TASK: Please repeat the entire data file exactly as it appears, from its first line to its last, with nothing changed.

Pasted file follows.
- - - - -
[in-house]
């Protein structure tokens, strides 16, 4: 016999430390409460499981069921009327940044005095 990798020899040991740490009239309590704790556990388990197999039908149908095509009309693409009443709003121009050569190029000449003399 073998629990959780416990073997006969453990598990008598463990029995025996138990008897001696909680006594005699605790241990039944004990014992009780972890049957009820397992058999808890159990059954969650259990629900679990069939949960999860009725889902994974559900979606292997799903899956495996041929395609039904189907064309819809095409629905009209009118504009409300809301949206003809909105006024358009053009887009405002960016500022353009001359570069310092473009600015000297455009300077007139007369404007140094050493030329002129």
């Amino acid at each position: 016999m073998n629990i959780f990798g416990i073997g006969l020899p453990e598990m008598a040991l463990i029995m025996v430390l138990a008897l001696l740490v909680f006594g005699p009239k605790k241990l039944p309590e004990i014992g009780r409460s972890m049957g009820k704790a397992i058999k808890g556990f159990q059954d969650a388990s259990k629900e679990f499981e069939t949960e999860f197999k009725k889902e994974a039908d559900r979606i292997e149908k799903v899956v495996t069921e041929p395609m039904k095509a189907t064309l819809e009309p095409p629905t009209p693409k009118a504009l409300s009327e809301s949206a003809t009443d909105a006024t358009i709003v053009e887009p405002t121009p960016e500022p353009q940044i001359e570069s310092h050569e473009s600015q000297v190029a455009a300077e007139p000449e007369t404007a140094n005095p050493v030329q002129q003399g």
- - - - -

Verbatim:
[in-house]
């Protein structure tokens, strides 16, 4: 016999430390409460499981069921009327940044005095 990798020899040991740490009239309590704790556990388990197999039908149908095509009309693409009443709003121009050569190029000449003399 073998629990959780416990073997006969453990598990008598463990029995025996138990008897001696909680006594005699605790241990039944004990014992009780972890049957009820397992058999808890159990059954969650259990629900679990069939949960999860009725889902994974559900979606292997799903899956495996041929395609039904189907064309819809095409629905009209009118504009409300809301949206003809909105006024358009053009887009405002960016500022353009001359570069310092473009600015000297455009300077007139007369404007140094050493030329002129």
């Amino acid at each position: 016999m073998n629990i959780f990798g416990i073997g006969l020899p453990e598990m008598a040991l463990i029995m025996v430390l138990a008897l001696l740490v909680f006594g005699p009239k605790k241990l039944p309590e004990i014992g009780r409460s972890m049957g009820k704790a397992i058999k808890g556990f159990q059954d969650a388990s259990k629900e679990f499981e069939t949960e999860f197999k009725k889902e994974a039908d559900r979606i292997e149908k799903v899956v495996t069921e041929p395609m039904k095509a189907t064309l819809e009309p095409p629905t009209p693409k009118a504009l409300s009327e809301s949206a003809t009443d909105a006024t358009i709003v053009e887009p405002t121009p960016e500022p353009q940044i001359e570069s310092h050569e473009s600015q000297v190029a455009a300077e007139p000449e007369t404007a140094n005095p050493v030329q002129q003399g």